PLoS ONE 02/2014; 9(2):e88584. DOI:10.1371/journal.pone.0088584 · 3.23 Impact Factor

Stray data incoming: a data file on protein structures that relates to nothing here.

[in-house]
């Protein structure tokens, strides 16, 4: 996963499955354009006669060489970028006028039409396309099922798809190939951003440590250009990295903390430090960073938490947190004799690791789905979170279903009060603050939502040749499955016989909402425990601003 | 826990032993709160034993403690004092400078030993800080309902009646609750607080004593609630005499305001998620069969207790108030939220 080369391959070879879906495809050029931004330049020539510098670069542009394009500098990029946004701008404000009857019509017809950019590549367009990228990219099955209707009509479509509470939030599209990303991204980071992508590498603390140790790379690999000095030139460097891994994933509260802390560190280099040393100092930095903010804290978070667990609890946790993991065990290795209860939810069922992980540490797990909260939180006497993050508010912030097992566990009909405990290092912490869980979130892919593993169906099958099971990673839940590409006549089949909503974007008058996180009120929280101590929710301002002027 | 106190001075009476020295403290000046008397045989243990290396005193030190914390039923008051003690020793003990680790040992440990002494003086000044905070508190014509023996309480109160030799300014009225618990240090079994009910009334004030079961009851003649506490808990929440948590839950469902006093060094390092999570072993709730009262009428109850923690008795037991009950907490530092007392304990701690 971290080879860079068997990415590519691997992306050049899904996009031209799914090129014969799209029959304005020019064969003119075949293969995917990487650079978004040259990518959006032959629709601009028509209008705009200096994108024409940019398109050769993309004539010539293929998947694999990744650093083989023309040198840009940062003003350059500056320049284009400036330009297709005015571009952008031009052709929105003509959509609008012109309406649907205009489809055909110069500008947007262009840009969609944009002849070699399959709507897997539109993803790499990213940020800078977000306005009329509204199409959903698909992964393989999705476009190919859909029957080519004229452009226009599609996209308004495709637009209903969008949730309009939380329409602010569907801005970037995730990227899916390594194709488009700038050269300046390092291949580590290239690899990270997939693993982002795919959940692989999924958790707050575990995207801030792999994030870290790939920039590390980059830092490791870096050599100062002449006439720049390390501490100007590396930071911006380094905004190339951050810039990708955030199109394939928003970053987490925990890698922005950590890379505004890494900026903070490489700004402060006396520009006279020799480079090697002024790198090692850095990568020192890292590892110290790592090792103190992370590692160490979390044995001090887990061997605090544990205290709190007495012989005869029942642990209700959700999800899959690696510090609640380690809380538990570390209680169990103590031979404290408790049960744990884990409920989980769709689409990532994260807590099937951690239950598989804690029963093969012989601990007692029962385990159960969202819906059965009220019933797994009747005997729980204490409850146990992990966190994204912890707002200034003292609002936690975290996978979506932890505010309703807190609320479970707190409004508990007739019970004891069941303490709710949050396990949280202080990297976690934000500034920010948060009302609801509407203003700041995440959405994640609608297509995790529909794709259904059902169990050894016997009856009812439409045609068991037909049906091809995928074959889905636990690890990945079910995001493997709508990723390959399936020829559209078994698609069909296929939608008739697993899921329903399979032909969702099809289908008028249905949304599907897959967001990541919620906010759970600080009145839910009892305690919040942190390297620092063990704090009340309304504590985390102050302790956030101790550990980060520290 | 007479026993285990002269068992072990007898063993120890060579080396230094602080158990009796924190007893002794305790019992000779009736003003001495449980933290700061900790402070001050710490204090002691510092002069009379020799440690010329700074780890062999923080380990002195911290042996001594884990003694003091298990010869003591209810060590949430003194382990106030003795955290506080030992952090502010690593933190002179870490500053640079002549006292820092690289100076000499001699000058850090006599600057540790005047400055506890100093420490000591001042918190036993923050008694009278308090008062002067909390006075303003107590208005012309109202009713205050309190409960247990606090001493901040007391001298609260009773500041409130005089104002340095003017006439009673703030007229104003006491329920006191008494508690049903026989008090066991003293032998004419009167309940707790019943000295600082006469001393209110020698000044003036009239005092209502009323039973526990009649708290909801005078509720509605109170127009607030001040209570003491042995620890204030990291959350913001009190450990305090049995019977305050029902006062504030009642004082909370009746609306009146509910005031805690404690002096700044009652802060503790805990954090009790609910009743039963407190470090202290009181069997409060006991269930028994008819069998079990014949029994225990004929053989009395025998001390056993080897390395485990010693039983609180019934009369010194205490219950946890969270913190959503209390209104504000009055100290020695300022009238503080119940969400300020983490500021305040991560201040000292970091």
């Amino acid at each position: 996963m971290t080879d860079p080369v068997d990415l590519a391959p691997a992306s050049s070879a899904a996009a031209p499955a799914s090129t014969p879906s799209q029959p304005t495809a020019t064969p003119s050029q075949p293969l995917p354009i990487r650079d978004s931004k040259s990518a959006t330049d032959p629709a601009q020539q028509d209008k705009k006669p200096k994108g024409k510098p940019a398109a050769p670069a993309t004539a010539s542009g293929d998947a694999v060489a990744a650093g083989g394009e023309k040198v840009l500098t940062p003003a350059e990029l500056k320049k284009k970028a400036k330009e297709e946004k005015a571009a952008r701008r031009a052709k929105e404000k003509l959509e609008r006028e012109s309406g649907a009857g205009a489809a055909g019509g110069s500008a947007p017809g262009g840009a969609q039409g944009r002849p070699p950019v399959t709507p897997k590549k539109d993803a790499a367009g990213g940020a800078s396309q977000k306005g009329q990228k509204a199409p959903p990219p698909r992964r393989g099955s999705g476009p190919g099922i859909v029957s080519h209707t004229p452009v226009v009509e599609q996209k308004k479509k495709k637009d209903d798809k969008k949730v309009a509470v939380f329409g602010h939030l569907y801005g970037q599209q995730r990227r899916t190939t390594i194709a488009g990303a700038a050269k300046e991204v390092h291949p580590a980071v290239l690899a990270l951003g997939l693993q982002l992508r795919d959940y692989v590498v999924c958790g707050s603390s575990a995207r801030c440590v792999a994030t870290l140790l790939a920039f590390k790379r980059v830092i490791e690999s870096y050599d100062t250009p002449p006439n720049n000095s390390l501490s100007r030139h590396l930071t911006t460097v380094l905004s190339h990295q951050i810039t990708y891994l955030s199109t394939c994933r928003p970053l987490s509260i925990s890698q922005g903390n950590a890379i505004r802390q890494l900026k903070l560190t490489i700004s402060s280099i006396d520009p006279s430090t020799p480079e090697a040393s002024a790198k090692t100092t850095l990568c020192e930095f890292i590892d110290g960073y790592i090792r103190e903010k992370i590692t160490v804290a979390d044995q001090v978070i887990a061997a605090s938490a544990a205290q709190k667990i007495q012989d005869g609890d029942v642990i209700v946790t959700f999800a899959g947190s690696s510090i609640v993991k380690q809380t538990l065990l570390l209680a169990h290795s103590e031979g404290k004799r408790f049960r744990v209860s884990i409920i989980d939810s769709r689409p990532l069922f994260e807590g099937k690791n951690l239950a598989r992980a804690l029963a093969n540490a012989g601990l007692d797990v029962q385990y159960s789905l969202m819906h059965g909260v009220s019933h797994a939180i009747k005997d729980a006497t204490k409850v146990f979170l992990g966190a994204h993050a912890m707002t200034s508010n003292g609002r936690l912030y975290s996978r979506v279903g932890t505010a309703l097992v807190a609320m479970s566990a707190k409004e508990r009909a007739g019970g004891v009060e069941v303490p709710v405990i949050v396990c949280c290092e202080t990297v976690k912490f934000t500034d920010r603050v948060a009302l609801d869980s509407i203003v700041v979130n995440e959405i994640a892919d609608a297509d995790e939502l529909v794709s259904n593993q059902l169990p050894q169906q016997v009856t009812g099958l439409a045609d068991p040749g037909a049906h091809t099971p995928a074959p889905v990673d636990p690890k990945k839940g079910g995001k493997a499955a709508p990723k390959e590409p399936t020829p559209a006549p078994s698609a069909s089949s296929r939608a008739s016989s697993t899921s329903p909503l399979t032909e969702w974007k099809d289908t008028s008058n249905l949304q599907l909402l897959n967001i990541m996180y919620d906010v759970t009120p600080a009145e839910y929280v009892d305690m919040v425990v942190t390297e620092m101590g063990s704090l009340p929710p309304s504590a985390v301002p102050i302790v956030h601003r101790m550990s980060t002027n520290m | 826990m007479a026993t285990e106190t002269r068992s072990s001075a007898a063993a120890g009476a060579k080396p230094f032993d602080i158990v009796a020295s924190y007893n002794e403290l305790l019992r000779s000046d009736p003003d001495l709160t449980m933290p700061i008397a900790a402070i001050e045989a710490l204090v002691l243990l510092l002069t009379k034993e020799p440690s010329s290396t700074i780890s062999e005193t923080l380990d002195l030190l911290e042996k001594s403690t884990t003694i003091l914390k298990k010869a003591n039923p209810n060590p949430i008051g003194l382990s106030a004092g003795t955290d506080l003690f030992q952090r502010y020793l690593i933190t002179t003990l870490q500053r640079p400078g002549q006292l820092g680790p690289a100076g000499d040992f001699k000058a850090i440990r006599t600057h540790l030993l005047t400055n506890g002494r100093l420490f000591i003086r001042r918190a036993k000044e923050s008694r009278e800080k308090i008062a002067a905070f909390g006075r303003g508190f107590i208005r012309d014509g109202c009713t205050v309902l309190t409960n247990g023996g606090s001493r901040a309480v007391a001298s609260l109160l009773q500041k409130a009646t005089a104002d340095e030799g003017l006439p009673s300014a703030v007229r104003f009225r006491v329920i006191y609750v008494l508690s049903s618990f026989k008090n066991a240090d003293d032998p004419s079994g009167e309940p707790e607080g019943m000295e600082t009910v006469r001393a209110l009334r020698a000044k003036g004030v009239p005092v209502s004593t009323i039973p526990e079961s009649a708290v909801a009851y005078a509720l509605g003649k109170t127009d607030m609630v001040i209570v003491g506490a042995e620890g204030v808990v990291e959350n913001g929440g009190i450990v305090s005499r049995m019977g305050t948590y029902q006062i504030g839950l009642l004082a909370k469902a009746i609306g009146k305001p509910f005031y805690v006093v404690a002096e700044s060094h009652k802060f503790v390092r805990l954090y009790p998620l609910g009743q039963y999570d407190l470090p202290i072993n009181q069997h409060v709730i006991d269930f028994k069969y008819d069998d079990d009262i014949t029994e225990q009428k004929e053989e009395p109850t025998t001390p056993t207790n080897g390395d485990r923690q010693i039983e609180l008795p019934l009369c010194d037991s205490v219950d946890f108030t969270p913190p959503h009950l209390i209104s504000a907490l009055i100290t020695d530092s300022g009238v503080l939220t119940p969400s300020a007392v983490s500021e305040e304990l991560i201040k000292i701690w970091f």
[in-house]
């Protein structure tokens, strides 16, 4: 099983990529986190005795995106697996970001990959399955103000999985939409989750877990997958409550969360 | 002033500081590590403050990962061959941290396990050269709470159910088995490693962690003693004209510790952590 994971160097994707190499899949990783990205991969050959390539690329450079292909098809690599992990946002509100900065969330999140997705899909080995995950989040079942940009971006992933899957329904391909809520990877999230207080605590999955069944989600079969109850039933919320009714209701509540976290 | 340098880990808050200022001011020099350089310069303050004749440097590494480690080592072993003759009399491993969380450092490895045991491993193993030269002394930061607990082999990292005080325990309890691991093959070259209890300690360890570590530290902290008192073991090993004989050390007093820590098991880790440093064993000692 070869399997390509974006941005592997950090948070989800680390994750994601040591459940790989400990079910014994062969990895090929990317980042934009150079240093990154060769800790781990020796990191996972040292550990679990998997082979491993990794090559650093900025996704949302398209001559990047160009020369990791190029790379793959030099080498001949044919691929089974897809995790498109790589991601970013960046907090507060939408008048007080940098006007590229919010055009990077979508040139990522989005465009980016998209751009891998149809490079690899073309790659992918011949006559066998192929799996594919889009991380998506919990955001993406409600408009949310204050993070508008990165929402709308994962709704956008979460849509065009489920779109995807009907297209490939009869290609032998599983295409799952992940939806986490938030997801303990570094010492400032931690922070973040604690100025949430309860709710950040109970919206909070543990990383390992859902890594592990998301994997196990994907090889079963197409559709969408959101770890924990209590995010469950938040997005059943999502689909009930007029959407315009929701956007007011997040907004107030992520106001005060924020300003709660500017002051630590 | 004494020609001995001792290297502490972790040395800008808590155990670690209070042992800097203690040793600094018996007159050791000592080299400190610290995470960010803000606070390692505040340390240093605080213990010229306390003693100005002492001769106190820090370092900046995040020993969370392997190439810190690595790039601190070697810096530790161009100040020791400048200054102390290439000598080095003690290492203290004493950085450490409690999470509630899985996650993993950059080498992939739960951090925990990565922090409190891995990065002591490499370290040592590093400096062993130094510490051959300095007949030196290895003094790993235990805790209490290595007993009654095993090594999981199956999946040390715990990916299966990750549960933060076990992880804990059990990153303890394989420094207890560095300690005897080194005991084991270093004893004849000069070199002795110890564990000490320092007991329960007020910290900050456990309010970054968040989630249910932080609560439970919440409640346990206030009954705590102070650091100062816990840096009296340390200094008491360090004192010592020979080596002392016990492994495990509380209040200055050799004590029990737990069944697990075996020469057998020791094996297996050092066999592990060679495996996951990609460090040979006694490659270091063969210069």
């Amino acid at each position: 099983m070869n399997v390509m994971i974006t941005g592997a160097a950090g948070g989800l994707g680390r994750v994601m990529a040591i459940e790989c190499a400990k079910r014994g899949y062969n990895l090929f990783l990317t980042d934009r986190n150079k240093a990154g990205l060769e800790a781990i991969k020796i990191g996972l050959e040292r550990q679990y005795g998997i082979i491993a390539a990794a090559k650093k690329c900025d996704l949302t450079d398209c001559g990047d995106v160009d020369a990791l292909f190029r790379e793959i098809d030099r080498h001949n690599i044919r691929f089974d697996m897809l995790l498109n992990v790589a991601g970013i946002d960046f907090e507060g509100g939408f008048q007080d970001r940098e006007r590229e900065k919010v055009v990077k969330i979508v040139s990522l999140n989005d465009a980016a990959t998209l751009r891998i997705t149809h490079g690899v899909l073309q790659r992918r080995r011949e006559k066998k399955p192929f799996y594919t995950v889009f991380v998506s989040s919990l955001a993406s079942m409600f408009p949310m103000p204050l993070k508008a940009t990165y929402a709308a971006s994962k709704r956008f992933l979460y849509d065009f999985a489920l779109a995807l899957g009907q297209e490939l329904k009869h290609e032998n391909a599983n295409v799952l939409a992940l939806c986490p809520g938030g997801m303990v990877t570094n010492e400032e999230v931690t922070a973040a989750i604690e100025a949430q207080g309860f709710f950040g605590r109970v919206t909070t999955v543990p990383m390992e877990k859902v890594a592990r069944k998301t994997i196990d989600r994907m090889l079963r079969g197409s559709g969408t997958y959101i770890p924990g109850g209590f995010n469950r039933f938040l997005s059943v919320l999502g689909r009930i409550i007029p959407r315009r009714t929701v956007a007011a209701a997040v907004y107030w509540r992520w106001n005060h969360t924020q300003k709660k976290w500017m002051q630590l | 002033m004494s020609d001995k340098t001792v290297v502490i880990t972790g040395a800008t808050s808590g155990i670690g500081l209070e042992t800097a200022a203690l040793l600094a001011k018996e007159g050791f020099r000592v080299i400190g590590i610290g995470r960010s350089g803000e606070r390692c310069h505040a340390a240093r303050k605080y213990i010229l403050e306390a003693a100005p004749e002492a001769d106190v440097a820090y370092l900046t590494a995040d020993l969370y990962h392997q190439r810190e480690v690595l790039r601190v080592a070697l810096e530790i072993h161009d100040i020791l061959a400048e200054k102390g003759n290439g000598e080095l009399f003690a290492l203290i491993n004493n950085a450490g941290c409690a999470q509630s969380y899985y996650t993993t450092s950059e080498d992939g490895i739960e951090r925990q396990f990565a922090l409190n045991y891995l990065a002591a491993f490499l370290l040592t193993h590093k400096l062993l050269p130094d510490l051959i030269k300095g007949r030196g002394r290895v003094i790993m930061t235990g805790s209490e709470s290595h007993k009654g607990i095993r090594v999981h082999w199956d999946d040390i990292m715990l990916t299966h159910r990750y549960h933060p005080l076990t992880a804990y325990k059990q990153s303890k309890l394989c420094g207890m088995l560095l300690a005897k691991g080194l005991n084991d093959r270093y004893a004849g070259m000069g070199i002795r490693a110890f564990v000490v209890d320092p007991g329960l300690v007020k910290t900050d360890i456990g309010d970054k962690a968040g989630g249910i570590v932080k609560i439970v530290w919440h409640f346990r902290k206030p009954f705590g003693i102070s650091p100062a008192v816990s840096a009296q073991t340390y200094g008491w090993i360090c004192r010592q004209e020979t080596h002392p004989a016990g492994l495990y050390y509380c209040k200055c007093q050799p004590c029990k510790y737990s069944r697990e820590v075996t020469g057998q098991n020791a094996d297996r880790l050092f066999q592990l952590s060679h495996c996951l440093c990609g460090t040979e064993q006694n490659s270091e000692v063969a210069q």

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    • "Most studies of the effects of diets in apoE−/− mice have focused tightly on development and progression of atherosclerotic plaques. However, the HC diet used here and in many other studies also induces inflammatory responses in the liver [25]–[28], raising the possibility that liver damage might result in elevated plasma levels of arginase I and thus reduce circulating arginine levels. Thus, plasma arginase activities were determined for three independent experiments in which C57BL6 and apoE−/− mice were fed standard, HF or HC diets for 2 months as described in Methods. "